Two Theoretical Notes on Marx^s Capital
AS is well known, the first section of Capital (volume I) is basically a rewriting of Karl Marx's Critique of Political Economy, first published in 1859. Marx had long bsen intellectually involved in criticizing the bourgeois economic theorists both at polemical and theoretical levels. He, however, gave a more systematic theoretical basis to his earlier propositions and analyses of capitalism particularly after the failure of the revolution of 1848. As a result, he expanded his Critique of Political Economy and gave his earlier ideas and concepts a much more systematic and theoretical treatment which appeared in the form of Capital.
In Capital, Marx did not merely mean to criticize or correct certain inaccuracies or points of detail in an existing discipline, nor even to fill the gaps or blanks in pursuing further an already initiated movement of exploration. Rather, as the subtitle indicates, by a critique of political economy Marx meant to confront it with a new problematic and a new subject, that is, "to question-the very object of political economy." In doing so he came up with new concepts of value and use-value; abstract labour and concrete labour; and the surplus value. In short, Capital provided the theoretical framework to get at the roots of capitalism which was not discovered by any of the economists until Marx's time. In other words, he became the first theorist to show the real relationship between capital and labour, the logic of capitalist system of production and reproduction, and above all, analytically explain that labour advances value to the capitalist and not vice-versa, and in return the worker gets in wages a part of the (surplus) value that he creates.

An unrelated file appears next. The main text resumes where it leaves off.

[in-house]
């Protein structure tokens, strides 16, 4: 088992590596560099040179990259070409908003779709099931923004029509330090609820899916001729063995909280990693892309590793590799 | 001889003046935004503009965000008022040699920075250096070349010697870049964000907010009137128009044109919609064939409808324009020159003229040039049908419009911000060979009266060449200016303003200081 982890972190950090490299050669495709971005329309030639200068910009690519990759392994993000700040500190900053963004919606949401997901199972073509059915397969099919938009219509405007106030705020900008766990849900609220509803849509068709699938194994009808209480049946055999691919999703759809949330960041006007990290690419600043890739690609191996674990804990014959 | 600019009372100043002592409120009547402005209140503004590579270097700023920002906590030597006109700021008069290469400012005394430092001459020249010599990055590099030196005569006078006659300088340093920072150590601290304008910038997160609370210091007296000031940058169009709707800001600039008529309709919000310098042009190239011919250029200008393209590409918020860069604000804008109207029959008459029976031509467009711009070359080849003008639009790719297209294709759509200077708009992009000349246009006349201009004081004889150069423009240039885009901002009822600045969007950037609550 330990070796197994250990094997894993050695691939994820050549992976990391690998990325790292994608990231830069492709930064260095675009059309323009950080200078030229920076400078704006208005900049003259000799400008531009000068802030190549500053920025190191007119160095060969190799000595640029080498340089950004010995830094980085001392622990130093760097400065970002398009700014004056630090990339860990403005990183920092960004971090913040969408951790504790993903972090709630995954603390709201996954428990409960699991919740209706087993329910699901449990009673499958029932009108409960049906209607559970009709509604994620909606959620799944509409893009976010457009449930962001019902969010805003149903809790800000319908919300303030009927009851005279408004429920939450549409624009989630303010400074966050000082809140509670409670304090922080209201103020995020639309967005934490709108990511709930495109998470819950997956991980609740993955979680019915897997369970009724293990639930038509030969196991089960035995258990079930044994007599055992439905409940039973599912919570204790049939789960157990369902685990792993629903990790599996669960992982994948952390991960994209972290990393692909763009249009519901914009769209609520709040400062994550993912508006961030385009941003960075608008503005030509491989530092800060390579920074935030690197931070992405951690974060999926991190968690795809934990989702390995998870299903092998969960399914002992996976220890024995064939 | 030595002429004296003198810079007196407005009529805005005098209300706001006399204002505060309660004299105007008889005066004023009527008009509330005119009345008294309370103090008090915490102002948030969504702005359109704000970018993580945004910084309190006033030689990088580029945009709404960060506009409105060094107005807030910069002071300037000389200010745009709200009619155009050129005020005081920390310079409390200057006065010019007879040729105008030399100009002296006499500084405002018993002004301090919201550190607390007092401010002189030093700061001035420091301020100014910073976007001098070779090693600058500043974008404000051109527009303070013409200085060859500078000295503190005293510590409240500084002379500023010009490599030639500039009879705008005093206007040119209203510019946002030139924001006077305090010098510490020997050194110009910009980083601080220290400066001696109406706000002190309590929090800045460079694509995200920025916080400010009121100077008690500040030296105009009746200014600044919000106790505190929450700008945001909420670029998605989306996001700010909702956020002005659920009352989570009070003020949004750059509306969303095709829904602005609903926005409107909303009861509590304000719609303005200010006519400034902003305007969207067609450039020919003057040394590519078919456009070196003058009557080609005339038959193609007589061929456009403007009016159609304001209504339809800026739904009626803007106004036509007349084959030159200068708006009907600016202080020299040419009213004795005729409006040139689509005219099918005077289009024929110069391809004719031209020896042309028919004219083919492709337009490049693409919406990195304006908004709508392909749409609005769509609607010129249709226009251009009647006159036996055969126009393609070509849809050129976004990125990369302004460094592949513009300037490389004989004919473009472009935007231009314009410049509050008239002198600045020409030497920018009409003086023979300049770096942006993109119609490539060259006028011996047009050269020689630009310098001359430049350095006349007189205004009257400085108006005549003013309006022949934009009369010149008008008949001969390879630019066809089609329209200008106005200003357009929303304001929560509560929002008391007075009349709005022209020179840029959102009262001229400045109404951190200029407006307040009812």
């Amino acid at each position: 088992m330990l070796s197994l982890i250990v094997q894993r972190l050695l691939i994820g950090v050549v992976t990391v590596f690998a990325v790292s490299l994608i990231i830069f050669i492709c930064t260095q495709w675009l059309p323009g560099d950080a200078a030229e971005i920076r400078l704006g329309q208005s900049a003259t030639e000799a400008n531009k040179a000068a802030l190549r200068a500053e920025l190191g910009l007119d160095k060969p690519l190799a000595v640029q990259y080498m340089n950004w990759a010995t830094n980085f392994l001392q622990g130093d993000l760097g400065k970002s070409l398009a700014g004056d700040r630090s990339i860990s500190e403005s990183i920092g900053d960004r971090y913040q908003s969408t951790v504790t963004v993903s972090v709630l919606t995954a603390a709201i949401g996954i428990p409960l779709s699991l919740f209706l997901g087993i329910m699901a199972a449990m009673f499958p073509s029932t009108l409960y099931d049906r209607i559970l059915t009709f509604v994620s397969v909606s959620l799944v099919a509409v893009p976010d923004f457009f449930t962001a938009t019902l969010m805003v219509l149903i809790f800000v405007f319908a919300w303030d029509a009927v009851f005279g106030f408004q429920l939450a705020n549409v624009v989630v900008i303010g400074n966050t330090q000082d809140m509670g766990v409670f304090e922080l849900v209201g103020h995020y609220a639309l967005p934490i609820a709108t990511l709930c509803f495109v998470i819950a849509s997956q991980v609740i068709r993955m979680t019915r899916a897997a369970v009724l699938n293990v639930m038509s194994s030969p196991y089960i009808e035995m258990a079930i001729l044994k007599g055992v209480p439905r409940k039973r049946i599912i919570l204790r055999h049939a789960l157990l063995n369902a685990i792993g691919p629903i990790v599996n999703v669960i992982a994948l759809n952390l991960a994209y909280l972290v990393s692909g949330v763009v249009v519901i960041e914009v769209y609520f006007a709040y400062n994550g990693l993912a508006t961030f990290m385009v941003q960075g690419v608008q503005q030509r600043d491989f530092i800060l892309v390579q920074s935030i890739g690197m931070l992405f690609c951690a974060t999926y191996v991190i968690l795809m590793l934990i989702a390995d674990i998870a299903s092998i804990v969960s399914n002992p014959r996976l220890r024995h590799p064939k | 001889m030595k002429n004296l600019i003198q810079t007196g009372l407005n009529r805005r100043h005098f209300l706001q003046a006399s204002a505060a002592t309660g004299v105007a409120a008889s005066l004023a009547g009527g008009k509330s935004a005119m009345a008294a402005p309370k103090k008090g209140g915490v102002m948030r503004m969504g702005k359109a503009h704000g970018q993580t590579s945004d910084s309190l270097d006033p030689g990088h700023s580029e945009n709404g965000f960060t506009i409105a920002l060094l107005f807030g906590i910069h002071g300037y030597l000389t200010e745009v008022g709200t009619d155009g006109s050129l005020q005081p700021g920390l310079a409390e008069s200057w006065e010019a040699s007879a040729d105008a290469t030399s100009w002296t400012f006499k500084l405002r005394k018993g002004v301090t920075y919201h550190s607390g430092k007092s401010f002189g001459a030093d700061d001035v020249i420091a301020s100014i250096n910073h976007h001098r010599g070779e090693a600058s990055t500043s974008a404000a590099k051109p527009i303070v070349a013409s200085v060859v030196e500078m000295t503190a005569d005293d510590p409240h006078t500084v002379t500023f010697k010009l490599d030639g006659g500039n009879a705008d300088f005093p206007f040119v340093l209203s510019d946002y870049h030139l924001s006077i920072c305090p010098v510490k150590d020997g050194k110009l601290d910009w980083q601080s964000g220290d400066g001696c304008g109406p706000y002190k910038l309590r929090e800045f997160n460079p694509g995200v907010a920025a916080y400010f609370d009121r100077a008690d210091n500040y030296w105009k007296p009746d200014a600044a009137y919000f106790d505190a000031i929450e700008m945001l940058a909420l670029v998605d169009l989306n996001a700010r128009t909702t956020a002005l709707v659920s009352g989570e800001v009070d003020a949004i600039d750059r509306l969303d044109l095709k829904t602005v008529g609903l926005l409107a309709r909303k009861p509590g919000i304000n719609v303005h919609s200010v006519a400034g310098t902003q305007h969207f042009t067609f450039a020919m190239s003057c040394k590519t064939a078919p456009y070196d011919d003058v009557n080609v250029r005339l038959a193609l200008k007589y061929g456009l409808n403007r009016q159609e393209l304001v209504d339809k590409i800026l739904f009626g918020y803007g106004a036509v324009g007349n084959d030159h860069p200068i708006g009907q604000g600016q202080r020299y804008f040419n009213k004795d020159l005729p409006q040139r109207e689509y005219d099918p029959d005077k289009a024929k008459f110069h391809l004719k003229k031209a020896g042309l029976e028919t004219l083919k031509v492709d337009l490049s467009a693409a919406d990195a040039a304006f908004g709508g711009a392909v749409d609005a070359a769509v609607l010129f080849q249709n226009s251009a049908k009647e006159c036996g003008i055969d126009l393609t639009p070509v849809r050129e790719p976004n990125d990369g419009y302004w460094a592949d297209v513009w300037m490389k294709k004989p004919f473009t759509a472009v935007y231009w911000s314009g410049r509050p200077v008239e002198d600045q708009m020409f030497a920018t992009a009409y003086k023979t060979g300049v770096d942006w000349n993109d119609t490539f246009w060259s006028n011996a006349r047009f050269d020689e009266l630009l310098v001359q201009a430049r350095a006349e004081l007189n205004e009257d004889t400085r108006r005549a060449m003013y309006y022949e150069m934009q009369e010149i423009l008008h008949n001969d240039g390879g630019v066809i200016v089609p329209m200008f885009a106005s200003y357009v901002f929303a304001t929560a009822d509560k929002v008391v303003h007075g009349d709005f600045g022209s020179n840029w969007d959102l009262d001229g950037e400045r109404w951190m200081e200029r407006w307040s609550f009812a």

Since the mid-nineteenth century, economists had tended to look at the capitalist system as given. They tried to construct models of capitalism, assuming private property, profit, and more or less a free market, and discussed the functioning of this model